A lack of choice and control that Aboriginal women currently have over their birthing experience is the driving force for Griffith graduate Cassandra Nest from the Gold Coast.
With International Day of the Midwife this week (5 May), Cassandra is currently the only Aboriginal midwife working in the Midwifery Group Practice at the Gold Coast University Hospital and one of only three indigenous midwives working in the Gold Coast area.
Close the gap as mentor
Her aim is to close the gap by actively mentoring indigenous Griffith Midwifery students.
“Current indigenous maternity services in rural and remote Australia involkve the removal and transferral of pregnant women from their communitry to a hospital between 36 and 37 weeks gestation to give birth.
“Aboriginal women are routinely removed from their land, family, culture and community to await the arrival of their new baby with little or no emotional, psychological and financial support,” Cassandra said.
“In indigenous culture a person’s relationship to their land, their totems, skin name and kin group are all attained through birthing and pregnancy and are integral to the dreamtime, the law and their holistic view of health.
“I believe that failure to adhere to traditional birthing practices creates a birthing environment which can weaken culture, contributes to the poor perinatal outcomes experienced by indigenous women and their babies, and cannot act as a true rite of passage for the newborn.”
Passion for maternity care came from home
An urbanised Ngunnawal woman, Cassandra said she originally learnt about birthing reproduction and woman’s business from her grandmothers and aunties, with it being through their stories and her own birthing experience, that her passion for maternity care began.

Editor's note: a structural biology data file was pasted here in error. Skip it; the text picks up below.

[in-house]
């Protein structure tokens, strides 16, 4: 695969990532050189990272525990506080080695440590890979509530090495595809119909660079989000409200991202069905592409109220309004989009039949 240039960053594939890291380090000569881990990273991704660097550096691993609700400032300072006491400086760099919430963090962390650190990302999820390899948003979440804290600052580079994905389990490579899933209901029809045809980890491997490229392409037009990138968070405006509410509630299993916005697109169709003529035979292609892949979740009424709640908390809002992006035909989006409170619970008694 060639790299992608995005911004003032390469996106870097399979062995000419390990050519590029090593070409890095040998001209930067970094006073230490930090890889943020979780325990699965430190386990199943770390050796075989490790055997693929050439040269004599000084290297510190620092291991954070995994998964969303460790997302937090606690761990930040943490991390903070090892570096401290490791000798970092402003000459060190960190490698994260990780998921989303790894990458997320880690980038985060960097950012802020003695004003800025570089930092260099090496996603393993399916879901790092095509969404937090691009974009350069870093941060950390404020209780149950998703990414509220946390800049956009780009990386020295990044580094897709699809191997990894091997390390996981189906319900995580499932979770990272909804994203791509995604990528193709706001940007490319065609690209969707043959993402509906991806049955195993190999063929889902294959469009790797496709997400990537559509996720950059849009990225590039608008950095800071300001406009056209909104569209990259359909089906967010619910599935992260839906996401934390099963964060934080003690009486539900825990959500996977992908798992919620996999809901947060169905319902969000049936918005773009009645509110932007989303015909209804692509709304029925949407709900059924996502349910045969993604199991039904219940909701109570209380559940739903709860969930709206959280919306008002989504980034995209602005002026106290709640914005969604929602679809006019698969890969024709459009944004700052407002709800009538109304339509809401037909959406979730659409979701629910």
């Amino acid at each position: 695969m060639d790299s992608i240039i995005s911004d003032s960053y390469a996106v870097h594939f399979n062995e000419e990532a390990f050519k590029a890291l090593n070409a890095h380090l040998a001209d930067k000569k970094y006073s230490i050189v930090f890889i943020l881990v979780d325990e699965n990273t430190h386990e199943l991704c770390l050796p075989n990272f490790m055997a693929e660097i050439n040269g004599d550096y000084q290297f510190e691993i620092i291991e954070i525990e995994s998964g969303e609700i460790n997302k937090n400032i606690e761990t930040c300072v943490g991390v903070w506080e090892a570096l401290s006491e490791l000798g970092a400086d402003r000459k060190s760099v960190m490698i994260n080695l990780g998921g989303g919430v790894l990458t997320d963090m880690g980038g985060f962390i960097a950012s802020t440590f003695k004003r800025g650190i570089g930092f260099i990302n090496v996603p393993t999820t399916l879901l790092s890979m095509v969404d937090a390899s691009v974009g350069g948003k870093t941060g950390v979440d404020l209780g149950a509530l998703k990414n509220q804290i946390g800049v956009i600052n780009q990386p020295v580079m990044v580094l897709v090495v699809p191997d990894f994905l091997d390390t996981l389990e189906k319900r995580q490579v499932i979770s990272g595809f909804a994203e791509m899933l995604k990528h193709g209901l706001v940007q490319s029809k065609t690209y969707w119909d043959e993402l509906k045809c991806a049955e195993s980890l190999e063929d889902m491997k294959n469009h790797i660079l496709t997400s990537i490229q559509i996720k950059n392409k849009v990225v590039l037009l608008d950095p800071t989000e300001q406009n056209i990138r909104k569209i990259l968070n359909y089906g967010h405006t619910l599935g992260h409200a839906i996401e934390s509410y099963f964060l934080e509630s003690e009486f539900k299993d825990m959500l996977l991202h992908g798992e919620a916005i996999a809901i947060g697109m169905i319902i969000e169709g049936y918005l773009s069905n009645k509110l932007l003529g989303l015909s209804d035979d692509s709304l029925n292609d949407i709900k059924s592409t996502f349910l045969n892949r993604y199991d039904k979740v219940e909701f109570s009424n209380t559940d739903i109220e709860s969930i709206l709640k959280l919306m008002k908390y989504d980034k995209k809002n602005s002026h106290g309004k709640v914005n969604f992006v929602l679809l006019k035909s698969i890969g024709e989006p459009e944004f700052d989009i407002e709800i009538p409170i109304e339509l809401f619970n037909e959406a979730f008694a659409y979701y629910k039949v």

Alongside her mentoring of midwifery students with the same passions as herself, Cassandra is now aiming to study a Masters in Primary Maternity Care at Griffith with an intention to eventually take on an academic role.
“I am passionate about education and it has always been my dream to be involved in an indigenous based midwifery program for culturally appropriate maternity services.”
Gold Coast Health was thrilled to welcome Cassandra to its Midwifery Group Practice earlier this year.
Sue Rath, Acting Nursing and Midwifery Director of the Women, Children’s and Newborn service area, said it’s important for pregnant Aboriginal and Torres Strait Islander women to have access to culturally appropriate care at Gold Coast University Hospital.
“Having Cassandra in our growing Midwifery Group Practice allows us to ensure many Indigenous pregnant women on the Gold Coast have access to a known midwife throughout their pregnancy and birthing journey with care in the home for up to 6 weeks following birth,” Ms Rath said.
“Our services are more in demand than ever before and attracting midwives like Cassandra to Gold Coast Health allows us to both deliver more culturally appropriate care and to build stronger links with community indigenous health organisations like Kalwun, where we hope to foster a partnership to deliver midwifery services from their facility.”